For those with existing thyroid hormone concerns, the thyroid stimulating hormone (TSH) output from the pituitary gland is inhibited by fluoride, thus reducing thyroid hormone output from thyroid glands. Fluoride competes for the receptor sites on the thyroid gland which respond to TSH; so that this hormone reaches the thyroid gland and so fewer hormone is manufactured. 
Lack of data. Because skeletal fluorosis can present like other conditions such as arthritis, there is concern that there isn’t enough research to conclude whether it is happening at higher rates than currently thought.
Lead levels in Children. Fluoride, in its form of hydrofluosilicic acid (which is added to many water supplies to fluoridate the water), attracts lead which is common in plumbing pipes. Likely because of the affinity for lead, fluoride has been linked to higher blood lead levels in children.  There is no known safe level of lead for children’s neurological development.
Childhood neurodevelopment. Neurodevelopmental disabilities, including autism, attention-deficit hyperactivity disorder, dyslexia, and other cognitive impairments appear to be on the rise. Some studies link fluoride (at levels potentially found in drinking water though typically higher) with lowered IQ in children, behavioural concerns, and neurological issues [14,15]. Future research should include detailed individual-level information on prenatal exposure, neurobehavioral performance, and covariates for adjustment.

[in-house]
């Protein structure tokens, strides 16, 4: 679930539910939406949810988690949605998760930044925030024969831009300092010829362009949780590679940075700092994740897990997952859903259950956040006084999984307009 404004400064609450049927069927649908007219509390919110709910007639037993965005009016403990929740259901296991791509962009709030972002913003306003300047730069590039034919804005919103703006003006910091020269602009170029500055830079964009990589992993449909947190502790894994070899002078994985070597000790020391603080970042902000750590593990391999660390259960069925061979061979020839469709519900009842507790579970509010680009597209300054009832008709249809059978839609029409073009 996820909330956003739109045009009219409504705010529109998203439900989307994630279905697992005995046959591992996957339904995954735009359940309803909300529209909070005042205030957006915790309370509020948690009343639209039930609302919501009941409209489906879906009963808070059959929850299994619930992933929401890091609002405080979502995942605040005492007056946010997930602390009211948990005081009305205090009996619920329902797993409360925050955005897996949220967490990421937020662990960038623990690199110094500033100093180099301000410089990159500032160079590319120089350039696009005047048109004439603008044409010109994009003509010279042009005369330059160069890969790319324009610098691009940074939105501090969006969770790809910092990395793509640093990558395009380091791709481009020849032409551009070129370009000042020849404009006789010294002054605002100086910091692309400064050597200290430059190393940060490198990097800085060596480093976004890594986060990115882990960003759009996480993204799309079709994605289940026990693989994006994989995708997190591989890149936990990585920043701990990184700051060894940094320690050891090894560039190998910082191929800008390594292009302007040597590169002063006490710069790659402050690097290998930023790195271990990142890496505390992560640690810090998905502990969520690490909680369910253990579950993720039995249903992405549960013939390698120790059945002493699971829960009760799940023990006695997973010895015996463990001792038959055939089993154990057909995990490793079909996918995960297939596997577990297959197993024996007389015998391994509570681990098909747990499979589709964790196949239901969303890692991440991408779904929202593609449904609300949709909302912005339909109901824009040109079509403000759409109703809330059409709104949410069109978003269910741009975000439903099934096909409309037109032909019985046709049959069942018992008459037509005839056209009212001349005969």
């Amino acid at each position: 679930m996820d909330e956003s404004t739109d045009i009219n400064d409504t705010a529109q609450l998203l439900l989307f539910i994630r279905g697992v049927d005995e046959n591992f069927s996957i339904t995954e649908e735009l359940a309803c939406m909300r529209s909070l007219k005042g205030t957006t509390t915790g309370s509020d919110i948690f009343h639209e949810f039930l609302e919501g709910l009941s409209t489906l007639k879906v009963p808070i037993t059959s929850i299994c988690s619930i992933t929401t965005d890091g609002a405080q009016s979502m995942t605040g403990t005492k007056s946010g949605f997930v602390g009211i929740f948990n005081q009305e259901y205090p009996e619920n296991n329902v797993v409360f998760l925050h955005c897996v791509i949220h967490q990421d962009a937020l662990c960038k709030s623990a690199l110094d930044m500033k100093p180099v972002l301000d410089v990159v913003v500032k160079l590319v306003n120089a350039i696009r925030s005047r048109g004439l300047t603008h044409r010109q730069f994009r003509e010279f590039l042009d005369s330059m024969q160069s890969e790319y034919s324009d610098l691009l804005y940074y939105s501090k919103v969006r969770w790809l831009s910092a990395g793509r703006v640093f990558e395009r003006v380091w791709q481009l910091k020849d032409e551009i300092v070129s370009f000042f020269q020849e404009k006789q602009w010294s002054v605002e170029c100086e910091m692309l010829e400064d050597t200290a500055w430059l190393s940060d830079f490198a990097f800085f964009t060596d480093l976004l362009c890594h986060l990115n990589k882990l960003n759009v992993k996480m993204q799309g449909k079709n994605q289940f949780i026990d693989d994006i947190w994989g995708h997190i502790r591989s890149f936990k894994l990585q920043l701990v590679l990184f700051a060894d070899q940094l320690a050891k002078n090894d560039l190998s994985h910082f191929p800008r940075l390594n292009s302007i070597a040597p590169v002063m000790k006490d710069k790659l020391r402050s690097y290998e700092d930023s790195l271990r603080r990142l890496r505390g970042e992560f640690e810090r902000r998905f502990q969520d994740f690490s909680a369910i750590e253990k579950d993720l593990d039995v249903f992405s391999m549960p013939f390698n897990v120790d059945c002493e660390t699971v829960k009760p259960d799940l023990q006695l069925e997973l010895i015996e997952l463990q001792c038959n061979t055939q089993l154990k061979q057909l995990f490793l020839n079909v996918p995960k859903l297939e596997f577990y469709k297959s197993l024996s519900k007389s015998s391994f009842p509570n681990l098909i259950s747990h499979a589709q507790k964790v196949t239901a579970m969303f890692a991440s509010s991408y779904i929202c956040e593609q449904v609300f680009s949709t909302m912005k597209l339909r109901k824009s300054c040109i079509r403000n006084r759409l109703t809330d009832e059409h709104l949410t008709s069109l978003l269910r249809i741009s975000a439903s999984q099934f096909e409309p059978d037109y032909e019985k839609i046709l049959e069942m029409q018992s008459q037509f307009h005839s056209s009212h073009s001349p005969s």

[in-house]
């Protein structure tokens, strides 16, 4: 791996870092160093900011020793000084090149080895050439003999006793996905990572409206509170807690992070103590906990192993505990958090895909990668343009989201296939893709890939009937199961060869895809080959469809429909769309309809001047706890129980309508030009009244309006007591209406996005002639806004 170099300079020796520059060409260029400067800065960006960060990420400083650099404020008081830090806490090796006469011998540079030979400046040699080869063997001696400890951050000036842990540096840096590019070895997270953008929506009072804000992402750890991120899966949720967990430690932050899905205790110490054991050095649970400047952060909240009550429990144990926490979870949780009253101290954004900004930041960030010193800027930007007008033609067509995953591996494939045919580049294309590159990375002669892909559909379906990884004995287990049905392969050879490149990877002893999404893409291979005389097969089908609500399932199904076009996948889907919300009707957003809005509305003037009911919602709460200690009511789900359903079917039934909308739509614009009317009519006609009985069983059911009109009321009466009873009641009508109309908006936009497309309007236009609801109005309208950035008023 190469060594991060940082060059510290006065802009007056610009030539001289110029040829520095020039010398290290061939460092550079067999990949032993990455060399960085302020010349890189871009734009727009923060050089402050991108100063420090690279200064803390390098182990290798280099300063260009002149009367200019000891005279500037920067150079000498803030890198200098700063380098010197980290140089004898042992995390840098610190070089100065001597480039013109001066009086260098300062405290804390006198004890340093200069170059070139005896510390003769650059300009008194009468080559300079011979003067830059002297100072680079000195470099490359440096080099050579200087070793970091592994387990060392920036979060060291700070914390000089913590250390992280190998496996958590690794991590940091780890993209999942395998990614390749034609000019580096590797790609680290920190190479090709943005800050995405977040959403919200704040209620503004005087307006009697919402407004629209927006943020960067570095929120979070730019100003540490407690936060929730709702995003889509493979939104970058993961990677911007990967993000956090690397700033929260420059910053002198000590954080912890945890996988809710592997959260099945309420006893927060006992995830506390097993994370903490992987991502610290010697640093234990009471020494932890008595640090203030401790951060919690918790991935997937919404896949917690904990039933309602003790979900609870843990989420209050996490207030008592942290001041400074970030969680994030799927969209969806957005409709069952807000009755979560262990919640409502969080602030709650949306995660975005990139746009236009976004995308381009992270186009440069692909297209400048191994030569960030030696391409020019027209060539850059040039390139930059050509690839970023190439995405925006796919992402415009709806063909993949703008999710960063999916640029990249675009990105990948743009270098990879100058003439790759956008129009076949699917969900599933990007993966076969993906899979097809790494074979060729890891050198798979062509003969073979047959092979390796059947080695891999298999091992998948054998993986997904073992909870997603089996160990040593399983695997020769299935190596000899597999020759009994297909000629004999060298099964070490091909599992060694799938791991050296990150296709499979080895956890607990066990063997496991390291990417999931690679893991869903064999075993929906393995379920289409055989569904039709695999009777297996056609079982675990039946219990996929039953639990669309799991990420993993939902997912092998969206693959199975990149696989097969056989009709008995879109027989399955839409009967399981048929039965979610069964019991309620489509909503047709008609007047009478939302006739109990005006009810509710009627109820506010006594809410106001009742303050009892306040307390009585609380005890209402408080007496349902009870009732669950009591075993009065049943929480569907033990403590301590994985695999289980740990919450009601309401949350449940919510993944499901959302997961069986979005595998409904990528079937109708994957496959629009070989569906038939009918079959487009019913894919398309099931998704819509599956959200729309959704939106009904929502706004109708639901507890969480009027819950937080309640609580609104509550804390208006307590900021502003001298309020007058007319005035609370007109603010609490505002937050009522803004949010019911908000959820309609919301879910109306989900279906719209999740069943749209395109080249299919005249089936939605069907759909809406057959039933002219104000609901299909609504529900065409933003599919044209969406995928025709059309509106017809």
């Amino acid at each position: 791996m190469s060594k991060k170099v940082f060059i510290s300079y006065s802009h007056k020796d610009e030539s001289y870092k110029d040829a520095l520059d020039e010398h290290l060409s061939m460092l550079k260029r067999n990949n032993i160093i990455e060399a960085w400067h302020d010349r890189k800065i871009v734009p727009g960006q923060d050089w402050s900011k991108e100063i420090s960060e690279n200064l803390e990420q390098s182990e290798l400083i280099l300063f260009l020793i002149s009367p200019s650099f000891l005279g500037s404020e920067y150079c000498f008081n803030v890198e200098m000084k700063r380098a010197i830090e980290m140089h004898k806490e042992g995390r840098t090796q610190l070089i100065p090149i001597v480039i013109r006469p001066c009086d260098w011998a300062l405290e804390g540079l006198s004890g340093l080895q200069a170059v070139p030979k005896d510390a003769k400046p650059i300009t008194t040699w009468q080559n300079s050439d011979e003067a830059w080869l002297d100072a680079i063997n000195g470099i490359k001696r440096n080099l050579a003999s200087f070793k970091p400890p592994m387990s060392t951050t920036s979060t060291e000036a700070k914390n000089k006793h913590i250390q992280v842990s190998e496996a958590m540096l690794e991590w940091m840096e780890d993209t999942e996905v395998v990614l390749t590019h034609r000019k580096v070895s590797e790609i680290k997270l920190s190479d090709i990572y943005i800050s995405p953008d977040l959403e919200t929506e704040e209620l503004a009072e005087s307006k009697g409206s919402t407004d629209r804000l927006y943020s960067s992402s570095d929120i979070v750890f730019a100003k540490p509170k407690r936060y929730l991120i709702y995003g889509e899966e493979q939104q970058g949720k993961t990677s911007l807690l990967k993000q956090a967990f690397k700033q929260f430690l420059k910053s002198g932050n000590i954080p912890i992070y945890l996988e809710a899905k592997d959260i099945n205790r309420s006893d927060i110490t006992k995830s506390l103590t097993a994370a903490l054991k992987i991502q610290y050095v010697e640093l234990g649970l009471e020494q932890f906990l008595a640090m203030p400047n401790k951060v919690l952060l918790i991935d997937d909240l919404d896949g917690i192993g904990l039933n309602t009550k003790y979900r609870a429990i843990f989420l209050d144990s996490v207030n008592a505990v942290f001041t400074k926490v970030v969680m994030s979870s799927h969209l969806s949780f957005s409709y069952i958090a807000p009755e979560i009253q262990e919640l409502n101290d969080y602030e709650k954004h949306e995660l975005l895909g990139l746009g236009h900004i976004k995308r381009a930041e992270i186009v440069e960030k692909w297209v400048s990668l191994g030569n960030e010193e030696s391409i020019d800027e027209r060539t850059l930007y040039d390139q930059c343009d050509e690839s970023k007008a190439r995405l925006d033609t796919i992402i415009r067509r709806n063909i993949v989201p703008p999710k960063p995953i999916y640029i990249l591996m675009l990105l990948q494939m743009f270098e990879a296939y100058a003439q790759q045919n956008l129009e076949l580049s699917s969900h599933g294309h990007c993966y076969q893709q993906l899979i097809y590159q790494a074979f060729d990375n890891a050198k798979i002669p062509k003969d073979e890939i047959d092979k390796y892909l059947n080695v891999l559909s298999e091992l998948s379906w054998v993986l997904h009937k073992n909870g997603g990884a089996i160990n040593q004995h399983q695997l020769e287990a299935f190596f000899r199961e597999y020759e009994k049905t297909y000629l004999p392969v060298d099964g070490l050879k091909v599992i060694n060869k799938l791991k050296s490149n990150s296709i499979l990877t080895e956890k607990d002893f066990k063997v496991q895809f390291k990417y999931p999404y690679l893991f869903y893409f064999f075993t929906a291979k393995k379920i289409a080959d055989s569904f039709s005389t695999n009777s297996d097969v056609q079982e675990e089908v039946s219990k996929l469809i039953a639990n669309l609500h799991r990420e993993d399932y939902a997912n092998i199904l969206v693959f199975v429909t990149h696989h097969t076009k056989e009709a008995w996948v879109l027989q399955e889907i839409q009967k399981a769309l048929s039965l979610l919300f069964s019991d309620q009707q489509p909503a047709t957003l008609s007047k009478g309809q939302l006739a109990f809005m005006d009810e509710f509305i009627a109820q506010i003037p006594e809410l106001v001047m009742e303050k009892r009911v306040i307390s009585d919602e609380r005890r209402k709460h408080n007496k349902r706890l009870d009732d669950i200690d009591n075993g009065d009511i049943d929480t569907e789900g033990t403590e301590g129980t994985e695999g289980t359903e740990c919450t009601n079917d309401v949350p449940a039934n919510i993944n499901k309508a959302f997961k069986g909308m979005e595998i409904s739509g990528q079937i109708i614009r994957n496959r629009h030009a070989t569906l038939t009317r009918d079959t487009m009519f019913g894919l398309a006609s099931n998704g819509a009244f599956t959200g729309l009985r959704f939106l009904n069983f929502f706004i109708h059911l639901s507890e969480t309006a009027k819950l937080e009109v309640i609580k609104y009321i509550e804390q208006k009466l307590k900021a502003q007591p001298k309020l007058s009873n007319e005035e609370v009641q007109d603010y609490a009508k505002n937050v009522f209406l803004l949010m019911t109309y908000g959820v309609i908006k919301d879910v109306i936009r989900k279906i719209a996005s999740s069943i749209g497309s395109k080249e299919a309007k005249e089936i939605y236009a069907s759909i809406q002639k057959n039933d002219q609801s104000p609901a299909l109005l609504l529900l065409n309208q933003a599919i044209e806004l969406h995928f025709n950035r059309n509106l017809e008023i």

What about Fluoride in Toothpaste?
Fluoride applied topically can help remineralize the tooth enamel, making it more resistant to decay. The American Dental Association recommends brushing twice a day with a toothpaste containing fluoride  but some dentists don’t think the fluoride concentration in regular toothpaste is enough to do anything. [18,19]
There is little if any research on the absorption of fluoride in toothpaste into the body, so we don’t know how much regular brushing contributes to a person’s total exposure.
It is widely recognized however, that we should not be swallowing toothpaste and children should only be using a very small amount and only if they can completely spit it out.
Is Fluoride Safe: Yes or No?
This comes back to the precautionary principle I mentioned off the top. As you can see, there isn’t a cut-and-dry answer. From my review of the science, and just like so many toxins we’re exposed to on a regular basis, there isn’t unequivocal proof one way or another than the total fluoride we are exposed to is safe.
The precautionary principle states that if a substance has the potential to cause harm, it should be avoided. I subscribe to it for the most part, but it also has its limits. Especially when potential benefits might outweigh the potential risks.